Image default

Joe Cunningham’s ‘No Labels’ Campaign

“My name is …”

Getting your Trinity Audio player ready...

A decade ago, I penned a column urging the “de-labeling” of American politics – arguing such self-adhesives were “based on expediency as opposed to ideology.” They still are. That column also took the mainstream media – a.k.a. “the undisputed king of label-making in America” – to task for perpetuating these false dichotomies.

“Labeling may make for dramatic television and bold headlines, but it ignores the real issues – the dollars and cents consequences of unsustainable government growth on tens of millions of American taxpayers (and their children and grandchildren),” I noted at the time.

Yeah … the national debt when I wrote that column was around $16.7 trillion. As of this writing, it has nearly doubled to $31.8 trillion. And to this jarring lack of fiscal sustainability we can now add the increasingly appalling absence of societal sustainability … as the incessant corporate, governmental and media indoctrination of our youth (particularly in the woke trans arena) is destroying lives and decaying our nation.

I’ve written on this in the past, but I plan on addressing these matters in even greater specificity in the weeks to come … laying down some moral demarcation lines in the hopes of helping arresting the leftward lurch of the Overton window on this front.

It’s ironic, though, isn’t it? Meaningless political labels are zealously preserved by the mainstream press for the purpose of perpetuating an “echo, not a choice” on key fiscal, monetary and regulatory policy. Meanwhile, the same media apparatus inculcates the absurd notion that you are “assigned” a gender at birth – but can decide you want to change it as a kindergartener.

Unlike the mainstream press, my news outlet believes in deconstructing labels. So, apparently, does erstwhile Democratic politician Joe Cunningham. Well, he believes in deconstructing some labels. Like “Democrat.”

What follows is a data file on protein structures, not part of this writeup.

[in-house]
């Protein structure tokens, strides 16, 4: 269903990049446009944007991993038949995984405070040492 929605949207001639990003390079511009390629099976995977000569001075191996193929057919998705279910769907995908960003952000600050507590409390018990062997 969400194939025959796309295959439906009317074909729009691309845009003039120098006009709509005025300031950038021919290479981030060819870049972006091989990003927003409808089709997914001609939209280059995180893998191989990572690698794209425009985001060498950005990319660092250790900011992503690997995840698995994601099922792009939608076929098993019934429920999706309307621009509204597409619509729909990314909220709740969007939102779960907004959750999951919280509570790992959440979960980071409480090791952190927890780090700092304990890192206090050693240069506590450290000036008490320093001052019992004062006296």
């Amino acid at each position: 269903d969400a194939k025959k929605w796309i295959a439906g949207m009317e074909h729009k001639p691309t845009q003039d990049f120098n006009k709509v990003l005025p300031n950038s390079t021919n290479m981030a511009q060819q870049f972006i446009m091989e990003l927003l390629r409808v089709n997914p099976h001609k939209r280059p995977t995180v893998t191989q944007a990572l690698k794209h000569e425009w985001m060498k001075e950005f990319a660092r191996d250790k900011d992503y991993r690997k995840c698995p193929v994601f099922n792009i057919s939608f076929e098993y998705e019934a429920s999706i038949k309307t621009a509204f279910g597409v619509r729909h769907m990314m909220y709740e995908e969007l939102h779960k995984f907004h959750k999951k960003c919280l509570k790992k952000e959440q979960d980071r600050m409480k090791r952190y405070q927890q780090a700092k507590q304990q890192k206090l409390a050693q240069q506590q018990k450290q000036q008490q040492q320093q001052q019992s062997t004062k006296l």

(Click to View)

Joe Cunningham (Travis Bell Photography)

For those of you unfamiliar with this fratastic former U.S. congressman, he recently launched a political/ governmental consulting firm from the ashes of his spectacularly failed bid for governor of South Carolina last fall. For those readers who don’t recall, Cunningham got his ass absolutely handed to him by an uninspiring “Republican” incumbent last November – one who was dealing with a seriously divided base and saddled with an insipidly status quo legacy.

Is Cunningham a legitimate political/ governmental strategist? Eh … probably no more than he was an “ocean engineer.” Or a viable gubernatorial candidate.

Last week, Cunningham took to the pages of The (Charleston, S.C.) Post and Courier to tout his leadership of No Labels – a purportedly “national movement of commonsense Americans pushing our leaders together to solve our country’s biggest problems.”

According to Cunningham, U.S. president Joe Biden‘s flagging poll numbers are “opening a path to victory” for former U.S. president Donald Trump – who, in his words, “threatens the foundations of our democracy.”

Hmmmm. Somebody clearly hasn’t read that Durham report (.pdf) …

Nonetheless, Cunningham apparently believes he is the candidate best tap into growing Democratic frustration with Biden.

“Since Democrats are unable or unwilling to offer an alternative, I’m supporting an effort to secure a better choice for president in 2024,” Cunningham wrote. “The effort … will secure a place on the presidential ballot in all 50 states for a unity ticket featuring a Democrat and a Republican as running mates.”

Wait … so let’s get this straight. Both major U.S. political parties are full of it … so Cunningham wants to take the worst of both worlds and mash them together? I’m sorry but what part of slapping a crap sandwich and a shit burger together results in you biting into anything but … well … shit.



Anyway, Cunningham has got it all figured out … positioning himself as the only one who can save the nation from “an extremist partisan doom loop.”

“Imagine a scenario where Trump chooses Nikki Haley as his running mate, widening his appeal and freshening up his image heading into the general election,” Cunningham continued. “He then runs not only against Joe Biden, but against the woefully unpopular Kamala Harris, who some see as the president-in-waiting in the event of a second Biden term. Democrats should have the humility to see that this will be a difficult choice for even many well-intentioned voters.”

Nikki Haley certainly sees it …

Cunningham did get one thing right: The party that nominated him for governor in 2022 hates his idea.

Days after his column was published, Democratic attorney Chris Kenney – a protégé of legendary Palmetto State trial lawyer and Democratic kingmaker Dick Harpootlian – blasted Cunningham’s “quixotic bid to diversify the political landscape” in his own Post and Courier editorial.

“Cunningham holds his group out as capable of assembling a centrist coalition, but it must demonstrate an ability to put its candidate on the ballot in all fifty states,” Kenny wrote. “Anything less exposes the effort for what it is — a spoiler campaign.”

According to Kenney – who has donated to several of Cunningham’s campaigns – the former congressman is doing nothing but backing a “dark money group’s decision to pursue a path that would all but guarantee Trump a second term.”

Kenney wasn’t alone in rebuking Cunningham’s ‘No Labels’ gambit.